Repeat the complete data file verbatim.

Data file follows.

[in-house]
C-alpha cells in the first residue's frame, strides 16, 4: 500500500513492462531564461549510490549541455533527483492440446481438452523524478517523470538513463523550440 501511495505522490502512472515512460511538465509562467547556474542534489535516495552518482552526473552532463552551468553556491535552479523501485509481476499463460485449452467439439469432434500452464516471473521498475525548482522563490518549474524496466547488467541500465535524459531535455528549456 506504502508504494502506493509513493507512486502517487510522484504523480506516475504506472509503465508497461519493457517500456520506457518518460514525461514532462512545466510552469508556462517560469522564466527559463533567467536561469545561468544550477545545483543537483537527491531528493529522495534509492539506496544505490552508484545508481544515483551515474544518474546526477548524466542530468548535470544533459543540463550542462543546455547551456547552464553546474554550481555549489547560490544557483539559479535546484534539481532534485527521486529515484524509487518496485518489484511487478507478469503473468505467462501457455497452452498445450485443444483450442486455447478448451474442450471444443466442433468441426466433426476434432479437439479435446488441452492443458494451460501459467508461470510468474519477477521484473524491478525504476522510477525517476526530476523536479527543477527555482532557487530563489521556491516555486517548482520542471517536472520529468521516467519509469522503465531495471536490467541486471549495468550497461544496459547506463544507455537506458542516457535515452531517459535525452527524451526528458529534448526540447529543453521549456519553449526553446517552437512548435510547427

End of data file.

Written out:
[in-house]
C-alpha cells in the first residue's frame, strides 16, 4: 500500500513492462531564461549510490549541455533527483492440446481438452523524478517523470538513463523550440 501511495505522490502512472515512460511538465509562467547556474542534489535516495552518482552526473552532463552551468553556491535552479523501485509481476499463460485449452467439439469432434500452464516471473521498475525548482522563490518549474524496466547488467541500465535524459531535455528549456 506504502508504494502506493509513493507512486502517487510522484504523480506516475504506472509503465508497461519493457517500456520506457518518460514525461514532462512545466510552469508556462517560469522564466527559463533567467536561469545561468544550477545545483543537483537527491531528493529522495534509492539506496544505490552508484545508481544515483551515474544518474546526477548524466542530468548535470544533459543540463550542462543546455547551456547552464553546474554550481555549489547560490544557483539559479535546484534539481532534485527521486529515484524509487518496485518489484511487478507478469503473468505467462501457455497452452498445450485443444483450442486455447478448451474442450471444443466442433468441426466433426476434432479437439479435446488441452492443458494451460501459467508461470510468474519477477521484473524491478525504476522510477525517476526530476523536479527543477527555482532557487530563489521556491516555486517548482520542471517536472520529468521516467519509469522503465531495471536490467541486471549495468550497461544496459547506463544507455537506458542516457535515452531517459535525452527524451526528458529534448526540447529543453521549456519553449526553446517552437512548435510547427